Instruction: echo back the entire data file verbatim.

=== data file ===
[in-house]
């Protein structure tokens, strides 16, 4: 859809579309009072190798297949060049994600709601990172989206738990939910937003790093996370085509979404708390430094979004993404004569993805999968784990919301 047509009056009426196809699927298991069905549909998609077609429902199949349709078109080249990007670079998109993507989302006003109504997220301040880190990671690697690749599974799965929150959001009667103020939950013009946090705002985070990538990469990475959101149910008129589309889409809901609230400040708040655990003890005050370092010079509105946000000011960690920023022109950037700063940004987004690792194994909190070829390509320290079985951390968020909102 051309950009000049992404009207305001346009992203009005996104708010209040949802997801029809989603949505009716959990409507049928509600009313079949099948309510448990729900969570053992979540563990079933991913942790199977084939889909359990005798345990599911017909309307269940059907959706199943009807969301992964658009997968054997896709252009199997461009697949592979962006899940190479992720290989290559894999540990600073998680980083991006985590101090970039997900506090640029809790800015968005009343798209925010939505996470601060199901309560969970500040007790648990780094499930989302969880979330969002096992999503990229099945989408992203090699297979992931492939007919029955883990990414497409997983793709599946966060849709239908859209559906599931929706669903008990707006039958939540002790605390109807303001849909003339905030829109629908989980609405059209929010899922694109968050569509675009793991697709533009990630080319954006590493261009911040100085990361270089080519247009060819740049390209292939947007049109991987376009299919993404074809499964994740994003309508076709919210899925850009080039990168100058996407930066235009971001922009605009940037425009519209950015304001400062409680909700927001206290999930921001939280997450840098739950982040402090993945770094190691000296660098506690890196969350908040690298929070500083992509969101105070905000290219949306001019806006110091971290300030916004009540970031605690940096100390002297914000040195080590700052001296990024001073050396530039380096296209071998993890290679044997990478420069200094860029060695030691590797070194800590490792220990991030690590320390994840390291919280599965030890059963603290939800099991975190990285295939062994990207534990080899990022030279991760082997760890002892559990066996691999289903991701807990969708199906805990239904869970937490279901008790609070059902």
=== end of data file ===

[in-house]
């Protein structure tokens, strides 16, 4: 859809579309009072190798297949060049994600709601990172989206738990939910937003790093996370085509979404708390430094979004993404004569993805999968784990919301 047509009056009426196809699927298991069905549909998609077609429902199949349709078109080249990007670079998109993507989302006003109504997220301040880190990671690697690749599974799965929150959001009667103020939950013009946090705002985070990538990469990475959101149910008129589309889409809901609230400040708040655990003890005050370092010079509105946000000011960690920023022109950037700063940004987004690792194994909190070829390509320290079985951390968020909102 051309950009000049992404009207305001346009992203009005996104708010209040949802997801029809989603949505009716959990409507049928509600009313079949099948309510448990729900969570053992979540563990079933991913942790199977084939889909359990005798345990599911017909309307269940059907959706199943009807969301992964658009997968054997896709252009199997461009697949592979962006899940190479992720290989290559894999540990600073998680980083991006985590101090970039997900506090640029809790800015968005009343798209925010939505996470601060199901309560969970500040007790648990780094499930989302969880979330969002096992999503990229099945989408992203090699297979992931492939007919029955883990990414497409997983793709599946966060849709239908859209559906599931929706669903008990707006039958939540002790605390109807303001849909003339905030829109629908989980609405059209929010899922694109968050569509675009793991697709533009990630080319954006590493261009911040100085990361270089080519247009060819740049390209292939947007049109991987376009299919993404074809499964994740994003309508076709919210899925850009080039990168100058996407930066235009971001922009605009940037425009519209950015304001400062409680909700927001206290999930921001939280997450840098739950982040402090993945770094190691000296660098506690890196969350908040690298929070500083992509969101105070905000290219949306001019806006110091971290300030916004009540970031605690940096100390002297914000040195080590700052001296990024001073050396530039380096296209071998993890290679044997990478420069200094860029060695030691590797070194800590490792220990991030690590320390994840390291919280599965030890059963603290939800099991975190990285295939062994990207534990080899990022030279991760082997760890002892559990066996691999289903991701807990969708199906805990239904869970937490279901008790609070059902």